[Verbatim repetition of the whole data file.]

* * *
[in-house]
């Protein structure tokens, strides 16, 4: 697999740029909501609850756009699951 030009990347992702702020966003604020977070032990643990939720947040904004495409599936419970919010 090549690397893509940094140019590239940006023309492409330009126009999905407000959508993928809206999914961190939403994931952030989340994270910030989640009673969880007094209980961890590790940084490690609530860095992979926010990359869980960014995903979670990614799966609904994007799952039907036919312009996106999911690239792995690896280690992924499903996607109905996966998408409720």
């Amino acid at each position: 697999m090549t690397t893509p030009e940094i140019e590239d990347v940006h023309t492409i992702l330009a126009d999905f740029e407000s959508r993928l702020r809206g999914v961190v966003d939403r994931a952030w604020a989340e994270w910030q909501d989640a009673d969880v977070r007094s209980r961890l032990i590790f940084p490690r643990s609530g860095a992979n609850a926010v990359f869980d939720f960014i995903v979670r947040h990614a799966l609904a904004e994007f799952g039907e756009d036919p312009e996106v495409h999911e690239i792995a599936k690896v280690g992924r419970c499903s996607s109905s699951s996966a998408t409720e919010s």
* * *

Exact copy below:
[in-house]
């Protein structure tokens, strides 16, 4: 697999740029909501609850756009699951 030009990347992702702020966003604020977070032990643990939720947040904004495409599936419970919010 090549690397893509940094140019590239940006023309492409330009126009999905407000959508993928809206999914961190939403994931952030989340994270910030989640009673969880007094209980961890590790940084490690609530860095992979926010990359869980960014995903979670990614799966609904994007799952039907036919312009996106999911690239792995690896280690992924499903996607109905996966998408409720």
């Amino acid at each position: 697999m090549t690397t893509p030009e940094i140019e590239d990347v940006h023309t492409i992702l330009a126009d999905f740029e407000s959508r993928l702020r809206g999914v961190v966003d939403r994931a952030w604020a989340e994270w910030q909501d989640a009673d969880v977070r007094s209980r961890l032990i590790f940084p490690r643990s609530g860095a992979n609850a926010v990359f869980d939720f960014i995903v979670r947040h990614a799966l609904a904004e994007f799952g039907e756009d036919p312009e996106v495409h999911e690239i792995a599936k690896v280690g992924r419970c499903s996607s109905s699951s996966a998408t409720e919010s």